Monday, February 02, 2009

Obiter Dicta

Literature teaches us what words mean,
how to use them.

Is that enough?

If we knew what all the words meant,
if we knew 'only' what words meant,

would that suffice?


Kirby Olson said...

Dictionaries do that. I think literature at its best teaches us how certain actions play out algebraically.

At least that's what Aristotle argues. I'm with him...

this is where flalf doesn't function: it isn't about tracing the moral algebra of different actions.

It's just a bunch of words thrown on a page willy nilly, like its LANGUAGE's poor cousin.

mongibeddu said...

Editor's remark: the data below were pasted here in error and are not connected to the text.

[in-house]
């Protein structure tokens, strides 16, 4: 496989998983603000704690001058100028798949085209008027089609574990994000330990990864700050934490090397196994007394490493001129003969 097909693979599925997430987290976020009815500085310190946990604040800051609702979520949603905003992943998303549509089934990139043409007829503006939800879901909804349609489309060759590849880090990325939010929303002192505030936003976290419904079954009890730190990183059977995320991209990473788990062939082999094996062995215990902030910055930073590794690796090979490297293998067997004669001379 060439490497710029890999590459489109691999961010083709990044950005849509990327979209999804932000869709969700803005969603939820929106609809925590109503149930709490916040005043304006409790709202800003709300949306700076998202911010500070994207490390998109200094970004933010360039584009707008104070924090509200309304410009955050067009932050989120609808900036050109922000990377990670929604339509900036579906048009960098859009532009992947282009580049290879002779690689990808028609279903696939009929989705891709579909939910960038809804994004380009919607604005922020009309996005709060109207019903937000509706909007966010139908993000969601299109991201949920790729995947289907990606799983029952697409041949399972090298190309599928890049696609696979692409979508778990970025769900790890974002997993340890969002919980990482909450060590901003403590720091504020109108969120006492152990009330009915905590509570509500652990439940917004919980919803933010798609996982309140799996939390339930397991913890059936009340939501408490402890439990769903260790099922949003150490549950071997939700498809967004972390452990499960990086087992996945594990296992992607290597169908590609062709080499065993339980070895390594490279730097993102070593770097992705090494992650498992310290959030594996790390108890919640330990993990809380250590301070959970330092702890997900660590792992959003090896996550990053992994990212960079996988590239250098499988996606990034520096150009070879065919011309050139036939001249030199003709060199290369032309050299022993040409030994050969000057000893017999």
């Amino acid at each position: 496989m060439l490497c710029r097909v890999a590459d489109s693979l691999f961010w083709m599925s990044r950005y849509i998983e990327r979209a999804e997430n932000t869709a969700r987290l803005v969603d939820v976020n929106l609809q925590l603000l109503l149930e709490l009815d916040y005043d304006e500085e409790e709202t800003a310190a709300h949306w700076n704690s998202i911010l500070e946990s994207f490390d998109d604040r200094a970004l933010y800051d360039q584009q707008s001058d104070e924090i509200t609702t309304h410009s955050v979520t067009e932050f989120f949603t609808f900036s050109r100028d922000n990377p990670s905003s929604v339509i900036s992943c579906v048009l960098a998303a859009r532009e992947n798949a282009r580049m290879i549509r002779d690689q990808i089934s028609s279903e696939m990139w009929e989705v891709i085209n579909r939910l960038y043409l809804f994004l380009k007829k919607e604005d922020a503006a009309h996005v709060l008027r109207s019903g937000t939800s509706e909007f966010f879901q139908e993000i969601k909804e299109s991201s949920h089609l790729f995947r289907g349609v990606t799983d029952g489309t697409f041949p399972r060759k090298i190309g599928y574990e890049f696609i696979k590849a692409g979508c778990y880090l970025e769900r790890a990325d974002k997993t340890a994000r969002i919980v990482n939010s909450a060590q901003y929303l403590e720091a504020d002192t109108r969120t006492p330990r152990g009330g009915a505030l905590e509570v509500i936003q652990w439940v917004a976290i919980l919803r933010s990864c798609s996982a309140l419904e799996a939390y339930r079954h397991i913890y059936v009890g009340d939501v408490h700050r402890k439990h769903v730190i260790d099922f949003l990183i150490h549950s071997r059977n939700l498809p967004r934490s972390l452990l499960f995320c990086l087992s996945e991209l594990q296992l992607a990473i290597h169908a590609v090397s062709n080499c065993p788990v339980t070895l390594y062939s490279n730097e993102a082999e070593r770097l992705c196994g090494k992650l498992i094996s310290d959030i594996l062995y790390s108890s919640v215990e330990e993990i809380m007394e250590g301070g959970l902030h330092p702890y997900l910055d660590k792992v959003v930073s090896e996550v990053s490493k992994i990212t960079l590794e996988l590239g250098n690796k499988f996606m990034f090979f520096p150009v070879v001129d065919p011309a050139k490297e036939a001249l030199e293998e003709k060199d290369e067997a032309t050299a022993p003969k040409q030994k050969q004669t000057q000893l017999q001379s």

Laura Riding would say yes.

Thomas said...

I think the algebra of action could easily reduce to semantics (understood as Wittgensteinian pragmatics). After all, literature does not make any empirical claims about about the results of actions. It does not propose cause-and-effect relationships.

What you are proposing is a kind of implicature. Literature allows us to see how particular descriptions of action are implicated in other descriptions. But there is no hard and fast logic to these implications, of course. One description is not possible or impossible alongside another, but more or less plausible.